When I heard that Rosa Mexicano (609 Hennepin Ave, Minneapolis) was establishing an outpost in downtown Minneapolis, I just had to call my mom in New York. “Remember how we’d always go down to Rosa for their guacamole?” I asked, my eyes flicking toward the copy of the official Rosa Mexicano cookbook on my bookshelf.
“Yeah! It was so expensive, but so worth it!” For my mom, a woman who is perfectly content to pay $75 for a Peking duck at Philippe Chow, complaining that something is “expensive” is a rare, Halley’s Comet-type of thing.
When I checked out Rosa Mexicano’s menu online, I was taken aback. Granted, it has been a few years since I’ve been there, and my Taqueria La Hacienda-based lifestyle has set up certain expectations of Mexican restaurants that definitely don’t translate to the high-end. But $14 for a “2-3 person” guacamole?
To make some sense of the sticker shock, I decided to review the restaurant as a Value Check.
Rosa Mexicano’s guacamole is their crown jewel — made tableside on a specially outfitted cart, its presentation is truly a spectacle. They claim that they’ve been serving it that way since 1984, and in many ways it does seem like a relic of fine dining’s flair-ridden past. As cheesy as tableside guacamole may seem, I honestly remember getting a thrill out of it as a kid. On some outings, we would hail the cart back again for seconds. (And Mom paid $28 dollars for our total guac consumption! Good Lord.)
The mise en place is attractively arranged on the cart’s copper top, with all of the ingredients in plain view. A server grinds tomatoes, chile paste, onion, salt, cilantro, and avocados together in a pig-shaped molcajete. In addition to fried tortilla chips, every order comes with a steaming plate of freshly pressed corn tortillas, Oaxacan salsa, and salsa verde.
And the guacamole itself? It was as delicious as I remembered. With all of the house-made accoutrements and service included, I would say that the list price is only a smidgen above the dish’s perceived value. But one caveat: Splitting this between three people is definitely asking for trouble.
List price: $14
Perceived value: $12
Reposado Tequila Flight
Torn between the restaurant’s massive selection of tequila and tequila accessories, we opted for a flight of Reposado, or short-aged, tequilas. One can pick from the list or leave it up to the server, and we opted for the latter. The three tequilas and their chaser, a chili-citrus Sangrita, are served in hand-blown glass shooters. Their uneven appearance, our server explained, is due to the imperfections of the glass-blowing process.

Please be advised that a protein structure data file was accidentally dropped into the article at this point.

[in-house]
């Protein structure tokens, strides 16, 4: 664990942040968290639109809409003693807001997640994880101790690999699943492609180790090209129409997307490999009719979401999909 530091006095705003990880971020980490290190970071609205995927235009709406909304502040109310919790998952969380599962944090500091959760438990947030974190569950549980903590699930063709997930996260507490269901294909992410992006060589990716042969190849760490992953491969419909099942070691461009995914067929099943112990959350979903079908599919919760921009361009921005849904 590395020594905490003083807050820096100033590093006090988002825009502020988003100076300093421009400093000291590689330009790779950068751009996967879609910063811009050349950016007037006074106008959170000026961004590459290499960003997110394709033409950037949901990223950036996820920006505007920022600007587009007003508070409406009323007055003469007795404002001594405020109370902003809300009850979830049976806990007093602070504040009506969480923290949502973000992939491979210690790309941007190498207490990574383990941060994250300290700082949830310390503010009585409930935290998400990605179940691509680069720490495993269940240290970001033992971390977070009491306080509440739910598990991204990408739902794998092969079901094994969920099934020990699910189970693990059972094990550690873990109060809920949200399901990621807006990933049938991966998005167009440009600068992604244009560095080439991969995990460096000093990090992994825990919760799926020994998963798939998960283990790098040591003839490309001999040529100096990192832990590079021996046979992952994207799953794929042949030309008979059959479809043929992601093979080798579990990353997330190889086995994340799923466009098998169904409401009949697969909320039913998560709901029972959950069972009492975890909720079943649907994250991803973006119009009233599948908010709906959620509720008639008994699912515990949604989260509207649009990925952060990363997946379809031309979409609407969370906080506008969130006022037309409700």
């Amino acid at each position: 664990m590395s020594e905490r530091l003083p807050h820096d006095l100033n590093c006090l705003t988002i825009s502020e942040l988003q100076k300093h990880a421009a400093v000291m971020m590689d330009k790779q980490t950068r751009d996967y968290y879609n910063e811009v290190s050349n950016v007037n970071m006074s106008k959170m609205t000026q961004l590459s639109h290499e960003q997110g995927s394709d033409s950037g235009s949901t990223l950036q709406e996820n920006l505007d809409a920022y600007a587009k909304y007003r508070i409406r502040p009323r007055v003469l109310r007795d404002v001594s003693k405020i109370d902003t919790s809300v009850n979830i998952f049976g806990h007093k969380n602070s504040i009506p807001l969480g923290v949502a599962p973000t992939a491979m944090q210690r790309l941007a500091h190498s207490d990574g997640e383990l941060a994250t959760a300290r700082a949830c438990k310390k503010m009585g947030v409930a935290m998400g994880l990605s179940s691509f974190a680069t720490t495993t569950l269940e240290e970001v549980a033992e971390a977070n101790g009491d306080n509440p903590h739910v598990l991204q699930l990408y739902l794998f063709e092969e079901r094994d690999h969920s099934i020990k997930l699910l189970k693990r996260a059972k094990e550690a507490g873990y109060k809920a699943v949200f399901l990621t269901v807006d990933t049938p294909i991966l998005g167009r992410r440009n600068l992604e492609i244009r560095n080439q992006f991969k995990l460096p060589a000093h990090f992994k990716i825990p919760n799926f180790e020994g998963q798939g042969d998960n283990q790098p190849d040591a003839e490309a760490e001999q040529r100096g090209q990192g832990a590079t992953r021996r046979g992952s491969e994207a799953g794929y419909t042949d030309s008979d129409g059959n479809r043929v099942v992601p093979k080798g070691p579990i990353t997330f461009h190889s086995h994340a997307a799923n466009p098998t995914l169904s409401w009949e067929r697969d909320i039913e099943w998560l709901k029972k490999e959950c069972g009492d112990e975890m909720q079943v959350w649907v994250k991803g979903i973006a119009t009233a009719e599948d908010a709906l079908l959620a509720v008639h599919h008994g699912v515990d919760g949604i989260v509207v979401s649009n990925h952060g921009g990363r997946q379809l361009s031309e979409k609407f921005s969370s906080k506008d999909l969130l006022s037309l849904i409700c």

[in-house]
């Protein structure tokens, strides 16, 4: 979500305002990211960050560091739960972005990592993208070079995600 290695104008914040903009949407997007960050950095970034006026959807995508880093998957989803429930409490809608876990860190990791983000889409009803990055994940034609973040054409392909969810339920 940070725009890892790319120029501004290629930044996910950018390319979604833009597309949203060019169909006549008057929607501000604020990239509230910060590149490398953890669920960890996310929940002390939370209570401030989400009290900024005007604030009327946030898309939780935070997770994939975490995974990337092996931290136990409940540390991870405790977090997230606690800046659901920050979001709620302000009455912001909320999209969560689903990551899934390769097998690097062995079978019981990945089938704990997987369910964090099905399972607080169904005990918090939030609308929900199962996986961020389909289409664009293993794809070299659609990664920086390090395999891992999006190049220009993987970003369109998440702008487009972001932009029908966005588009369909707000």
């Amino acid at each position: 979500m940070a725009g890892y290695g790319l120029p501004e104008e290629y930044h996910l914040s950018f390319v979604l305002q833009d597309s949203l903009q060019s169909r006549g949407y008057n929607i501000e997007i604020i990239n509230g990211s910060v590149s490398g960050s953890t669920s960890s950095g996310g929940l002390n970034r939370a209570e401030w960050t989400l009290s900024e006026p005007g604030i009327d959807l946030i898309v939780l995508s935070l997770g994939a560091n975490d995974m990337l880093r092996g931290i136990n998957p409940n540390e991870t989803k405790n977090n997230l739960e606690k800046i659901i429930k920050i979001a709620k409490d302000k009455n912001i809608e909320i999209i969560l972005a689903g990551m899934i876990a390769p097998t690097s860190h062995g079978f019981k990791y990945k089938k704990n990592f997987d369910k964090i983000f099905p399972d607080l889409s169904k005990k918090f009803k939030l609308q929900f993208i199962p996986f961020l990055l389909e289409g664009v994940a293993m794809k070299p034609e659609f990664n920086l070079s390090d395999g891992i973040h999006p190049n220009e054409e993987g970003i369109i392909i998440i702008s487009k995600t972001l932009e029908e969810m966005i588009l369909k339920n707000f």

The tequilas in our flight were toasty, smooth, and fruity in turns, and just a sip of the chaser was a welcome slap in the face after each one.
Subtracting the Sangrita ($2) from the list price, the selection of tequilas averaged to $5 each. Though the flight was split between two people, we each had enough to enjoy. The flight satisfied our two requirements: It was diverse and it gave us a happy buzz.
List price: $17
Perceived value: $17
Carne Asada Tacos
For our entree, we consciously ordered the item that inspired the most moral indignation: a $23.50 order of tacos. As a matter of course, the tacos here come deconstructed: You build your own from the meat / vegetables, salsas, house rice, refried beans, red bean-chorizo chili, creamy corn esquites, and fresh tortillas. All of the sides are presented in separate dishes to facilitate sharing. Including our leftover guacamole, Oaxacan salsa, and salsa verde, infinite and glorious taco-building possibilities opened up before us. God bless America.
We ordered our skirt steak rare, and it came in the standard 5-ounce portion in a miniature skillet with melted Chihuahua cheese at its base. It was really, really good, and not impossibly chewy like so many steak tacos we’ve had. The rice and beans were also great in their own right: The rice is herbaceous and seasoned well, and the beans are wonderfully creamy and savory.
Conceiving of this meal in taco terms might not be the most helpful way to think about it, actually. Though a carne asada taco platter with rice and beans would average out at $7 on Lake Street, a grass-fed steak dinner at my workplace would be $25-$30, depending on the cut. Skirt steak is a cheaper cut, but the plethora of sides were worth the difference.
List price: $23.50
Perceived value: $23.50
So to sum it all up:
Total price of meal (before tax and tip): $54.50
Total perceived value of meal (before tax and tip): $52.50
Perhaps I’m biased in evaluating a restaurant’s menu prices: Having been in the industry for a few years now, I know the general percentages and costs that chefs need to consider when pricing their dishes. When you go to a place like Rosa Mexicano, it’s with an entirely different set of expectations than when you go down to Taqueria La Hacienda at bar close on a Saturday. You’re there for the service, for the handmade, Pottery Barn-ish accent pieces, for the pastel-clad, buttoned-up company. It’s just a different scene.
But most importantly, after sharing one appetizer and one entree, our party of two was prolifically stuffed. We practically floated out of our seats and into the streets, feeling like we’d been treated well.